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Public Radio's Environmental News Magazine (follow us on Google News)

The Living on Earth Almanac

Air Date: Week of

This week, facts about tea. Only 96 summers ago, modern day iced tea was invented as a popular thirst quencher. But the history of tea and its leaves goes back more than 5000 years.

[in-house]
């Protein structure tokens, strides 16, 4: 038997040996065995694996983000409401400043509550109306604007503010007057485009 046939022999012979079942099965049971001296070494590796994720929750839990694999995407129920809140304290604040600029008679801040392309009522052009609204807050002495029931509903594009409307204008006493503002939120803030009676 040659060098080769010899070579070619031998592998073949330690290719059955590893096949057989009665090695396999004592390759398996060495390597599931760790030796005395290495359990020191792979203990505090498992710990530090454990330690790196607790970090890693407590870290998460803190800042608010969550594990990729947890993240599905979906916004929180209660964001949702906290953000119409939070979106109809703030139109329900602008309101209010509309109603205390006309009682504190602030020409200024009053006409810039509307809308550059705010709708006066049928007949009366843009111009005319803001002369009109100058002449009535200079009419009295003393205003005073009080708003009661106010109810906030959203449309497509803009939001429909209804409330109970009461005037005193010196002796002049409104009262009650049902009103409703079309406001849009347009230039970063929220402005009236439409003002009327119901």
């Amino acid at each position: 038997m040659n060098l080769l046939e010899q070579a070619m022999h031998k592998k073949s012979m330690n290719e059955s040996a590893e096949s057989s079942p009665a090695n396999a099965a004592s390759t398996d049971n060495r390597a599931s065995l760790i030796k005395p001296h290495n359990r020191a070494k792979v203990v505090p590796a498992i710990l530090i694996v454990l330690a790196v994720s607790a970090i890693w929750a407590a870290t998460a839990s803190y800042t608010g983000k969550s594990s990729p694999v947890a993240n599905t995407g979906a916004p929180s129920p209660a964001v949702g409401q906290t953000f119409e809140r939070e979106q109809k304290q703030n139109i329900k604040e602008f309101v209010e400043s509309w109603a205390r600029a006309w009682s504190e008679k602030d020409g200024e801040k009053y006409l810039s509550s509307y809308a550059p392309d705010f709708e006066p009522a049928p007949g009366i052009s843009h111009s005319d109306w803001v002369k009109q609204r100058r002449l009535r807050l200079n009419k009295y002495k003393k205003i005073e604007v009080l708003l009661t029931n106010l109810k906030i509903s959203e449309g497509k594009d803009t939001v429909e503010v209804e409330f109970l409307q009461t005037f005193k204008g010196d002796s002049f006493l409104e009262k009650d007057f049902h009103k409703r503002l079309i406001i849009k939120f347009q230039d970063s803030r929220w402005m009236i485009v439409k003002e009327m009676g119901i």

CURWOOD: For many people, nothing hits the spot on a hot summer day like a frosty glass of ice tea. The first ice tea is said to have first been served in 1904 in an act of commercial desperation. As the story goes, a tea vendor at the St. Louis World's Fair was having little luck selling regular hot tea during a heat wave. So, he finally got the idea to pour ice into the brew and hit the jackpot. Tea leaves come from a pointy green plant by the name of Camellia sinensis, that's native to India and China. Wild Camellia can grow up to 30 meters high. And centuries ago, monkeys were recruited to pick the leaves and drop them into baskets. The flavor of tea depends upon the soil, the climate, and the altitude where it's grown, as well as the way it's processed and blended with other teas. The world's first hot cup of tea is also the stuff of legend. A Chinese emperor was reclining under a tea tree nearly 5,000 years ago while his servant boiled some water. A leaf fell from the tree and landed in the pot. When the emperor drank from the pot he discovered a taste that would eventually captivate much of the world. And for this week, that's the Living on Earth Almanac.



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